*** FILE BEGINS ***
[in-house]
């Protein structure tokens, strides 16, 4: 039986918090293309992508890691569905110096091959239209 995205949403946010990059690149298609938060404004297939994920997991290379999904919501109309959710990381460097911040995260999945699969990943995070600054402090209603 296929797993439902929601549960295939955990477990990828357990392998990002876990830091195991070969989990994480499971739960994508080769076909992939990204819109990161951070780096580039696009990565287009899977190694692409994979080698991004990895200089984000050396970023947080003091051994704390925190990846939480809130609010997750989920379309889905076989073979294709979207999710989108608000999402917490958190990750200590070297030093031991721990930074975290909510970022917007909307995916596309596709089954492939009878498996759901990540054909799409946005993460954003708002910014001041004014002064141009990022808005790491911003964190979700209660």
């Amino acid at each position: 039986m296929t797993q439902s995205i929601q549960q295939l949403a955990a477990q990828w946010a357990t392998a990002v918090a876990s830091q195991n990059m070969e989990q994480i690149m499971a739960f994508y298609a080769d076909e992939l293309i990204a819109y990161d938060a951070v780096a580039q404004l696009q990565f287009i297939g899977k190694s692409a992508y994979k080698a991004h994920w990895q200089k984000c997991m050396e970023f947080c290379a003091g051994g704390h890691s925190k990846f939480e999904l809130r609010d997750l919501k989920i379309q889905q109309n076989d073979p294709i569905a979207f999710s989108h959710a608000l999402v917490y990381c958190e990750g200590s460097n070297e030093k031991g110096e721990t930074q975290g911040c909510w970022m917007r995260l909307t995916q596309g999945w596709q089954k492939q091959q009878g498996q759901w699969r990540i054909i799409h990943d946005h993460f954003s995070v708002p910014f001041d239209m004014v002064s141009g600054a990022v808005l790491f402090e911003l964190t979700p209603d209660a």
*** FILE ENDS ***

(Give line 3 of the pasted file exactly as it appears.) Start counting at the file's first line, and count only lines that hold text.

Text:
């Amino acid at each position: 039986m296929t797993q439902s995205i929601q549960q295939l949403a955990a477990q990828w946010a357990t392998a990002v918090a876990s830091q195991n990059m070969e989990q994480i690149m499971a739960f994508y298609a080769d076909e992939l293309i990204a819109y990161d938060a951070v780096a580039q404004l696009q990565f287009i297939g899977k190694s692409a992508y994979k080698a991004h994920w990895q200089k984000c997991m050396e970023f947080c290379a003091g051994g704390h890691s925190k990846f939480e999904l809130r609010d997750l919501k989920i379309q889905q109309n076989d073979p294709i569905a979207f999710s989108h959710a608000l999402v917490y990381c958190e990750g200590s460097n070297e030093k031991g110096e721990t930074q975290g911040c909510w970022m917007r995260l909307t995916q596309g999945w596709q089954k492939q091959q009878g498996q759901w699969r990540i054909i799409h990943d946005h993460f954003s995070v708002p910014f001041d239209m004014v002064s141009g600054a990022v808005l790491f402090e911003l964190t979700p209603d209660a």